According to latest reports, Chelsea may face significant difficulties in competing in the UEFA Champions League for the rest of this season due to certain clauses in the sanctions.
After mounting pressure on the Blues owner to be sanctioned, Roman Abramovich, 55, confirmed his intention to sell the Premier League club.
However, the Russian oligarch’s hopes of selling Chelsea have been dashed after sanctions were imposed on Abramovich in the midst of Russia’s full-fledged invasion of Ukraine.
Chelsea’s billionaire owner, Roman Abramovich, has been accused of having close ties with Russian President Vladimir Putin, which he denies.
Prime Minister Boris Johnson imposed crippling economic sanctions on Russia, freezing the assets of seven Russian oligarchs.
Because Abramovich’s assets have been frozen, Chelsea can no longer sell match tickets, preventing the Blues owner from profiting from the club.
Chelsea has been granted a special license, which will allow the club to continue meeting certain requirements, such as paying employees and allowing fans who have already purchased tickets to attend games.
However, one of the conditions outlined in the special licence limits Chelsea’s travel costs to a “reasonable” value that cannot exceed £20,000.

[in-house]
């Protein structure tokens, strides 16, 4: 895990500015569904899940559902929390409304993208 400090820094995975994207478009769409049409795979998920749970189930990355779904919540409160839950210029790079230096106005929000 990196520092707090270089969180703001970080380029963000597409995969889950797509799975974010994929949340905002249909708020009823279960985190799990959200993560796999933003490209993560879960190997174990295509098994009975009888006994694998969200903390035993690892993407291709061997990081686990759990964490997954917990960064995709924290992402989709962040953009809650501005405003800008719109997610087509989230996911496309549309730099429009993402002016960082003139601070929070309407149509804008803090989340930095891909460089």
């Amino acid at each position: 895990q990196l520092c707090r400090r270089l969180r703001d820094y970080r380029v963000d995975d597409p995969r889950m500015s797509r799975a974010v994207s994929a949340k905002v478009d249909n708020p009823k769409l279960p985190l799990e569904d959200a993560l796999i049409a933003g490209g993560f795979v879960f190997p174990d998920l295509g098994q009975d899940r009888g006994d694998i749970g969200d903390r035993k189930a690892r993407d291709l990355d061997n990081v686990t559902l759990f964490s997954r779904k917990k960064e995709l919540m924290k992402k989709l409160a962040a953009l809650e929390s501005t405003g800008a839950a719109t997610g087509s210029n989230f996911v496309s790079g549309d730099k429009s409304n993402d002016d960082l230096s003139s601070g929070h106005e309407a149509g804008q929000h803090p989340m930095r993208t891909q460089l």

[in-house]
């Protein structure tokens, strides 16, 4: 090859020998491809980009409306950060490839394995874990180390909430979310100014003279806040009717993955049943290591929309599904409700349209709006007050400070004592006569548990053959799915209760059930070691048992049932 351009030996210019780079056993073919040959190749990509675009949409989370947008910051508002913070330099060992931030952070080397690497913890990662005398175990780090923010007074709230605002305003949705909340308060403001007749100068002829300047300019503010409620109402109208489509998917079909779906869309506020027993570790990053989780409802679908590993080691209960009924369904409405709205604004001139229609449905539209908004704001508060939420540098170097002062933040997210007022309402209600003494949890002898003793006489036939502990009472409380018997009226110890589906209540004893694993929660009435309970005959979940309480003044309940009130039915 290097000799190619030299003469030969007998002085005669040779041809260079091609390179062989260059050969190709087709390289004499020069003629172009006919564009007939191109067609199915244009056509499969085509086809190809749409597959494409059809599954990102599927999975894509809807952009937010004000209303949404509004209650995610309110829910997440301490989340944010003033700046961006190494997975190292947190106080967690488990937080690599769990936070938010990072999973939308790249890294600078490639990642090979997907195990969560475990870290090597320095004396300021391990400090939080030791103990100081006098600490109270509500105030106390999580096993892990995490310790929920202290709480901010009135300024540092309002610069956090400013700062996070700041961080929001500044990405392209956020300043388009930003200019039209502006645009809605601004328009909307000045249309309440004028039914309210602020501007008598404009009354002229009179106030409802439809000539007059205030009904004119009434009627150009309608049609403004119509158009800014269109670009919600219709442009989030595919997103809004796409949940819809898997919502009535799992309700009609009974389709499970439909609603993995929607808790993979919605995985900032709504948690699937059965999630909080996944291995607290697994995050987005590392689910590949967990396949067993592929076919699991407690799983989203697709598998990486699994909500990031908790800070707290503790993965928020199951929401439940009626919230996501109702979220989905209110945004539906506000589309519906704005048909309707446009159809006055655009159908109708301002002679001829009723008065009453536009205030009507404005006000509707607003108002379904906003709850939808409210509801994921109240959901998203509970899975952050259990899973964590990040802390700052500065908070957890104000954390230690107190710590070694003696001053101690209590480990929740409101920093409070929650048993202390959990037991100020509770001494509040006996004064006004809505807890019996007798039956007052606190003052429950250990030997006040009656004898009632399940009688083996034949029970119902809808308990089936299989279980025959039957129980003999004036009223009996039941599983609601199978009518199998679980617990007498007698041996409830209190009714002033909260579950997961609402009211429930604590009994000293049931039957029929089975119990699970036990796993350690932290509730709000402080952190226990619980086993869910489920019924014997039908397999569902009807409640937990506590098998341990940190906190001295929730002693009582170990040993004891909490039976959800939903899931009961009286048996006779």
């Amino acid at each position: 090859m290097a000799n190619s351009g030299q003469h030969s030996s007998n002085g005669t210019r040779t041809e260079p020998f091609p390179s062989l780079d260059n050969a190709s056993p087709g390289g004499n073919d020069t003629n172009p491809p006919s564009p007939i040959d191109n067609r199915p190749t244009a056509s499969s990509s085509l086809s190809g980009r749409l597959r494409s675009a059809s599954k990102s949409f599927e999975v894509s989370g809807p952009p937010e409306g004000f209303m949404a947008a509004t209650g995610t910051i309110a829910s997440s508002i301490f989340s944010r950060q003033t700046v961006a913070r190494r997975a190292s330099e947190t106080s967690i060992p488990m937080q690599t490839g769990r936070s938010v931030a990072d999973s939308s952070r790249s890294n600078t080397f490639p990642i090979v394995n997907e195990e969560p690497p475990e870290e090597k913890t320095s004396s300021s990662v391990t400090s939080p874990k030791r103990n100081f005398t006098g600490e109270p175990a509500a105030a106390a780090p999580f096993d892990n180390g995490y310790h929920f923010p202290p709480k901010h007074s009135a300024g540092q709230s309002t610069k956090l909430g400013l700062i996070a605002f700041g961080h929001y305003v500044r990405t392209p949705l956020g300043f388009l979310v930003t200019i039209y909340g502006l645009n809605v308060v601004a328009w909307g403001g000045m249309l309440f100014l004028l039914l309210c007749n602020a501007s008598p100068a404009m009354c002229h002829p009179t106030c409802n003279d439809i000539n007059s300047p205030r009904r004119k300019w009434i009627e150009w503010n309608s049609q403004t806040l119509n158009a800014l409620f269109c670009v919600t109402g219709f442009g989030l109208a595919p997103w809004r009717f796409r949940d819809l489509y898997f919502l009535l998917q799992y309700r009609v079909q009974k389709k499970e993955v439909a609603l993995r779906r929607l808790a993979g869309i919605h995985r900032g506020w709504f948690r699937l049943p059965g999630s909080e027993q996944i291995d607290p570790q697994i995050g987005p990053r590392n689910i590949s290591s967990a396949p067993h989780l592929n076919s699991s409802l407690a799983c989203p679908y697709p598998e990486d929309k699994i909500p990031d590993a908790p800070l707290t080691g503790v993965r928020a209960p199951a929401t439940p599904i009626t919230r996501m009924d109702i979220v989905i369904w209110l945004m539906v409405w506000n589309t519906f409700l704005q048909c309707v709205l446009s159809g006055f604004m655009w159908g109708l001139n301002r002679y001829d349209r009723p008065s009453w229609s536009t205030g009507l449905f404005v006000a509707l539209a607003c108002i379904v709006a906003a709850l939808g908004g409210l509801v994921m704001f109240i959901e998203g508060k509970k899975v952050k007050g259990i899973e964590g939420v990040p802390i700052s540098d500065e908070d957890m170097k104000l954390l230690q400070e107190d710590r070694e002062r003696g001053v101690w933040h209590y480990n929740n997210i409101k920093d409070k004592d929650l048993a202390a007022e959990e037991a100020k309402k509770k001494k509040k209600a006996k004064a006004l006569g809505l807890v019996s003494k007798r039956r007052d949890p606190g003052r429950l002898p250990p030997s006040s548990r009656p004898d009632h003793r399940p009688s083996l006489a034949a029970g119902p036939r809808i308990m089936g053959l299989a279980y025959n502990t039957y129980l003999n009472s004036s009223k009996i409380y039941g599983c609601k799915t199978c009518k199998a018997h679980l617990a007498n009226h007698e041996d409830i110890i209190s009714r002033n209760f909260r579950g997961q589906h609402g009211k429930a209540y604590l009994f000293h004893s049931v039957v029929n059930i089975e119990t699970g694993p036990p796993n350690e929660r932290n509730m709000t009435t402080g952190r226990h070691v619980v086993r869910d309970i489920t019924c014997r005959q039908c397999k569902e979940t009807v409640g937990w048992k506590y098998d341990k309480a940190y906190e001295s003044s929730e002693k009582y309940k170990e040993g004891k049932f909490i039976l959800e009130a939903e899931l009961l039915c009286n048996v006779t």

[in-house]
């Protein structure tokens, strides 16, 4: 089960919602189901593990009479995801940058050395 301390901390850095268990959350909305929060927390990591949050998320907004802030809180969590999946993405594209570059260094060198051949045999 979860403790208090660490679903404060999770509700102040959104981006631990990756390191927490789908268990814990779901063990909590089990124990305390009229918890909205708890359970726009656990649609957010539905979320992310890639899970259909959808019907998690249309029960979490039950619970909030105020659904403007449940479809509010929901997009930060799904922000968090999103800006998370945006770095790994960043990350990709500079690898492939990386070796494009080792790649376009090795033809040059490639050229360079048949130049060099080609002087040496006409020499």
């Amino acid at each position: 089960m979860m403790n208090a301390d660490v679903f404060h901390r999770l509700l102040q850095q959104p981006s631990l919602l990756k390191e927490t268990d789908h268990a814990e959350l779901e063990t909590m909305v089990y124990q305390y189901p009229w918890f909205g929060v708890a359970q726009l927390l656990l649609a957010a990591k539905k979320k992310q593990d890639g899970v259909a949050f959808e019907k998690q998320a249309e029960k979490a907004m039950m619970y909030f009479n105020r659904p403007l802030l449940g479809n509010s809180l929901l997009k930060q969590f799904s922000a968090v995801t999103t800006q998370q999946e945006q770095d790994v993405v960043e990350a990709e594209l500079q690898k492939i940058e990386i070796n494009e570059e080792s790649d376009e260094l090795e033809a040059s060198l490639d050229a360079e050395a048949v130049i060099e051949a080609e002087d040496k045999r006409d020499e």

“Reasonable costs of travel to and from fixtures (for the purposes of training or practice) by any of the club teams for players and essential staff (including the reasonable cost of any travel company making such arrangements and necessary security staff or contractors) not exceeding the value of £20,000 per game, per club team,” reads the terms of the licence.
Chelsea is one of four English teams left in this season’s Champions League, with the Blues set to face Lille in their second-leg tie on March 16th.
Thomas Tuchel’s side won the first leg of the last-16 tie 2-0 at Stamford Bridge last month, but there are concerns about the cost of their trip to France as a result of Abramovich’s sanction.
Should their cost of travel to France exceed £20,000, then it will go against the terms of the license.